Last August I wrote about Zac’s reaction to Aveeno hand cream. The oats just did him in. Consequently, I became terrified of beauty products! Since then I’ve searched for as natural and basic products as I can find for EVERYTHING…especially after he once had a mucousy diaper from my hair! (Why did he eat my hair? Who knows!)
Along the way, I learned about tallow.
Tallow, in case you don’t know, is rendered beef fat. Sounds gross, but actually it’s totally awesome! I couldn’t possibly do a better job explaining tallow than the Mommypotamous does, so I’m just going to link back to her post explaining the wonder that is tallow.
Basically, tallow is a fat that most resembles natural human skin sebum, meaning it’s less likely to clog pores, less likely to cause irritations, and most likely to make you look younger!
Can I get an A-men for that?!
So I’d had her idea on the back of my brain for a long time; I’d even made sure to request the fat from the cows we had butchered so I could render it and make hand cream and moisturizer for myself!
Somehow, though, spending time in the kitchen working on a beauty product never made it high on the priority list, what with needing to spend so much time in the kitchen doing other things…like feeding my kiddos.
One day a few weeks ago, though, I was getting ready to make some soup with my homemade beef broth. I’d poured off the broth into mason jars to cool in the fridge, and when I cracked the top of the thick layer of fat that had hardened on top it broke into nice, neat pieces.
It was fate.
I’d never managed to get such nice, thick pieces of tallow out of my beef broth before, so I’d never considered using it for hand cream. Besides, the tutorials I’d found online said not to use the fat from broth because it is too liquidy and therefore will go rancid much faster than pure tallow.
Still, even with that knowledge in my mind I decided to give it a shot. If it only worked for a few weeks, at least I’d have practiced how to do it before I started messing with the “good stuff”, right?
So over to the stove I went, and it’s so stinkin’ easy I can’t believe I didn’t do this sooner.
Here’s what you do:
Since I was using fat from broth, I rinsed it under warm water and patted it dry. My Mom later asked me why I didn’t “clean” the fat first. I was totally lost – what did she mean by “cleaning it”?
She then explained the way women of ages past would freshen their oils and fats by cooking it with water several times until all the food residue was removed and the oil was as fresh and pure as it could be. It isn’t something I’ve ever done or even seen done, but I plan to try it with my next batch of hand cream. So bookmark this post, if you’re interested! I’ll update it then.
**Update! I followed Mom’s advice the next time I made this and wrote a whole post on how to clean oil. You can find it here.**
Then I dropped it into a double boiler to melt.
In the end, I had just at 1/4 cup of melted tallow.
According to one recipe I found online, you should add some olive oil to your tallow hand cream to make it more spreadable. I didn’t have the quantities they suggested, but I used ratios to figure out I needed a little over 1 tsp. of olive oil for my project.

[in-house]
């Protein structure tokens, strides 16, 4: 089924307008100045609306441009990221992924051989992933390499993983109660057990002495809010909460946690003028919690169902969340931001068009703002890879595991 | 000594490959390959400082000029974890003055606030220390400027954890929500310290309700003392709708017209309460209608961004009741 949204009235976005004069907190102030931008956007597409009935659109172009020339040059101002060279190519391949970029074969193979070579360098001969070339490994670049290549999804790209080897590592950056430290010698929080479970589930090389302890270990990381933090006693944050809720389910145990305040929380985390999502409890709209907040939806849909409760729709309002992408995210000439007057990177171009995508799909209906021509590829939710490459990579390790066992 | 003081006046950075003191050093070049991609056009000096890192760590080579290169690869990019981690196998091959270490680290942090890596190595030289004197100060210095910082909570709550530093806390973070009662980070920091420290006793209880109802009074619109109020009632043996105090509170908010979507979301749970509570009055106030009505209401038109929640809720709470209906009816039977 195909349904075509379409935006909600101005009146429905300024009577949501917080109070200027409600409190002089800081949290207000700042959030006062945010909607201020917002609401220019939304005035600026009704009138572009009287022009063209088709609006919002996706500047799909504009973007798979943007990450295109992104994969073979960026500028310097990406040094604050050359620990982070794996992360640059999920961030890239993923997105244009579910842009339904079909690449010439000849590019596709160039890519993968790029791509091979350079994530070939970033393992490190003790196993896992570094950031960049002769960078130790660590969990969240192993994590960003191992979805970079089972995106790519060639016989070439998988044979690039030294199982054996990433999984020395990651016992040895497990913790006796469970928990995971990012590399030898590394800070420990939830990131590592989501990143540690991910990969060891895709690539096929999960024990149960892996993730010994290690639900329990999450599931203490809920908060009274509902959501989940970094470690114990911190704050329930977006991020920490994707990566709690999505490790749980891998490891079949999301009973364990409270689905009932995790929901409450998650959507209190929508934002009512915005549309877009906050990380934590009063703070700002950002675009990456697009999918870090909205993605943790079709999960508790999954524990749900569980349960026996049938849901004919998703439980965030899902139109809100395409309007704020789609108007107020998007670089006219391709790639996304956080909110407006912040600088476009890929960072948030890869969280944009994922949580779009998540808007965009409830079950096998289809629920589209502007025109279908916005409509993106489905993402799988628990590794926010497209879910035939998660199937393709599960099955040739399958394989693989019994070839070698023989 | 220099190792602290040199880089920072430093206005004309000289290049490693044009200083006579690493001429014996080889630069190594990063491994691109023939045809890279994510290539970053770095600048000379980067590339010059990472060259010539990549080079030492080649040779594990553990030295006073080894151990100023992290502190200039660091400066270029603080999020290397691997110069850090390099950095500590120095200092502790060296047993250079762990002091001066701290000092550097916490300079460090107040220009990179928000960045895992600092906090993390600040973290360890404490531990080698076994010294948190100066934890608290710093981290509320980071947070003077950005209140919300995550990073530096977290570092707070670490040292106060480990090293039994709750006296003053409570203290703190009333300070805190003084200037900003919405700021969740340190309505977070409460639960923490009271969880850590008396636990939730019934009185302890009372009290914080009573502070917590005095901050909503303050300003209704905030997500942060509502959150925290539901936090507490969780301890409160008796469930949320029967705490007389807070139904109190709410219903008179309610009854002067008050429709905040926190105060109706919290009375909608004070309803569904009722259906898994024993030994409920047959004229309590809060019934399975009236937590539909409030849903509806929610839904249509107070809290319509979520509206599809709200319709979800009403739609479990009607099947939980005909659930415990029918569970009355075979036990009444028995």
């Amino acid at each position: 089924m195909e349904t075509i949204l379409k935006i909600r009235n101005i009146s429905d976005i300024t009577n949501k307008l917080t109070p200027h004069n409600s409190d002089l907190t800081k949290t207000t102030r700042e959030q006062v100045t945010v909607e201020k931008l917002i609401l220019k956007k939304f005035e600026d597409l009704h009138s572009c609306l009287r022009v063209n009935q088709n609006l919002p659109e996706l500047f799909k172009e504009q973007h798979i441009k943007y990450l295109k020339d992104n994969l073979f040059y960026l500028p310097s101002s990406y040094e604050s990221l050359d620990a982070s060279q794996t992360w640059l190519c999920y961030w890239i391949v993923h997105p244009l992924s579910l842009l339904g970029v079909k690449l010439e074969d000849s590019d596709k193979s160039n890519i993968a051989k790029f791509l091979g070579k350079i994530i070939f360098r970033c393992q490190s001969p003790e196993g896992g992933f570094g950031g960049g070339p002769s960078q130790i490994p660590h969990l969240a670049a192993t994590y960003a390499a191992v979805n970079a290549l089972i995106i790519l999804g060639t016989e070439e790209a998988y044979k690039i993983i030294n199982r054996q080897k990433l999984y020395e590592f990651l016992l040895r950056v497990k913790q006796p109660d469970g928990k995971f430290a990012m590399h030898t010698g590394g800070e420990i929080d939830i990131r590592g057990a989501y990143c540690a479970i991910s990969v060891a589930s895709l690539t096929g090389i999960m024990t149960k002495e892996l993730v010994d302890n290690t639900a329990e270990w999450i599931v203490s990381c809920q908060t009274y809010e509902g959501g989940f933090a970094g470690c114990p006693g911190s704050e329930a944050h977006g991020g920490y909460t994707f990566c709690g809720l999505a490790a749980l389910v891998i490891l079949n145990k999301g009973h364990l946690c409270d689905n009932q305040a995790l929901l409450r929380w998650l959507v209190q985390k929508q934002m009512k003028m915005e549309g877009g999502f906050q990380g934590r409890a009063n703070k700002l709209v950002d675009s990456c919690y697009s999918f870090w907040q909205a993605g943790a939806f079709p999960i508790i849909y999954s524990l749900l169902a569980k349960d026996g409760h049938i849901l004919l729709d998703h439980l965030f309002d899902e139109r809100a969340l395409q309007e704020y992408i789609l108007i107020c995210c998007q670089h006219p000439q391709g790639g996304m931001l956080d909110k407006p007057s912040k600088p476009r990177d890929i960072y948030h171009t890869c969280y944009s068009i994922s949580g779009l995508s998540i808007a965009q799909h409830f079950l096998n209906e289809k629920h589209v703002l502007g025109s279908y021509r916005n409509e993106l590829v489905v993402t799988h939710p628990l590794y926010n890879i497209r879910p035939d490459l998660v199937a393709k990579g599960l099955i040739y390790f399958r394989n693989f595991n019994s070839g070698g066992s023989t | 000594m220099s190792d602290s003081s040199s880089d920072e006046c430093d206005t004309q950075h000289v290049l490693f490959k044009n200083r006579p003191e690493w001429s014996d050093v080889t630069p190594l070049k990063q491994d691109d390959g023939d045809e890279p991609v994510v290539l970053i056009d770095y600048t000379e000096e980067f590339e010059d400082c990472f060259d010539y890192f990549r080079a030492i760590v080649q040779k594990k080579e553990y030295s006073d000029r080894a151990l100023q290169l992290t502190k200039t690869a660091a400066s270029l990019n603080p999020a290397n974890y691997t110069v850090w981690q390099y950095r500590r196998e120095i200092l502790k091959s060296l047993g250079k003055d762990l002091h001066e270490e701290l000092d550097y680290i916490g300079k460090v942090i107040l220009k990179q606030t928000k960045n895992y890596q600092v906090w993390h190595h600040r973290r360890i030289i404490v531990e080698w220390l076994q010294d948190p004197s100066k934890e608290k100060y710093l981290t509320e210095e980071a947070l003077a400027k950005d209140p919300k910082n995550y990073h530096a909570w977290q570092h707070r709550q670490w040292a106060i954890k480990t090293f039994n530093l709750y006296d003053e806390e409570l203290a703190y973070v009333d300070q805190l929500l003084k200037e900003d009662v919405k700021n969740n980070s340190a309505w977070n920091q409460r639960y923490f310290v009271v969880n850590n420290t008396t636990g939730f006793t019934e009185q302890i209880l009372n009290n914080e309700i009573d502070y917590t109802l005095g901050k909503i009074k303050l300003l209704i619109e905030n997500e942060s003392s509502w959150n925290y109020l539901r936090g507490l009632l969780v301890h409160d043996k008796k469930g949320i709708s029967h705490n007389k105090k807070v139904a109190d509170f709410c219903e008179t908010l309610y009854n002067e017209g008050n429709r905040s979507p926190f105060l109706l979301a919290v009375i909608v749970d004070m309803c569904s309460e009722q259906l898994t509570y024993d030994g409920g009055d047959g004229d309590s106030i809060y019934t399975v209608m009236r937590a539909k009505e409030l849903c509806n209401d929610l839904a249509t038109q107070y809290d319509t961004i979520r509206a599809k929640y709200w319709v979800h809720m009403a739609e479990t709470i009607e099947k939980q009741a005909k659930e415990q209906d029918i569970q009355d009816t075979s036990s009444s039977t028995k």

I’d also read that you might want to add some essential oils to avoid any “beefy” smells. Normally, I’m all about the vanilla in my beauty products…but I didn’t have any more vanilla essential oils. What I *did* have was Tea Tree, Peppermint, and Spearmint essential oils.
In the spirit of “why not?” I decided to use them all! Tea tree is supposed to be very good for skin, and while I’m sure the mints are good for you in some way, mainly they just smell a whole lot better than Tea Tree oil does.
I only put a few drops of each – and I mean that literally! Two to three drops is all it takes!
After all the extras were added, I mixed it up with a spoon and poured it into a jar I had on hand. For this jar, I really need to make more of the cream, or I need to find smaller jars! But this sufficed in a pinch, and works just fine.
Then I set it in the fridge to set, and after about an hour, this is what I had:
If I store it in the fridge it gets harder, and I have to sort of press to swipe any out. If I keep it at room temperature, it’s softer and I have to be careful not to get too much.
A little goes a long way with this stuff! I’ve used it now on my hands and face, and they both feel like a babies butt when I’m done! Extra bonus: no greasiness or “rubbing it in” waiting period – it absorbs beautifully into the skin!
And turns out? Tea tree and mints was a pretty good combo of oils to use! After using it on my face one morning, some lovely mid-30’s zits I’d gotten cleared right up, and I got an instant mood boost from the invigorating mints! (Note to self: don’t use this before bedtime!)
I’ve been using this for about three weeks now, and it’s still just fine. The consensus seems to be that the hand cream made from pure tallow (i.e. not broth tallow) will last for 6 months at room temperature. In respect to that, I usually keep mine in the fridge. I’m pretty sure I’ll use this up before it goes bad, though at 3 weeks it’s still perfectly lovely. I wouldn’t press it, though. If you try this and it gets a funky smell, go ahead and chunk it.
After all, as easy and cheap as it is to make, there’s no reason not to just make yourself a fresh jar! Besides, I can’t wait to experiment with different essential oil combinations to see what I like best!
Try it! I think you’ll like it!
- ¼ cup melted tallow
- 1⅛ tsp. olive oil
- 2-3 drops essential oils
- Melt your tallow in a double boiler. Do not boil it!
- Add olive oil and essential oils; blend well.
- Pour into glass jar and let set in the fridge.
- Enjoy the most perfect hand cream you'll ever have!
Have you made tallow hand cream before? What oils did you use for scent?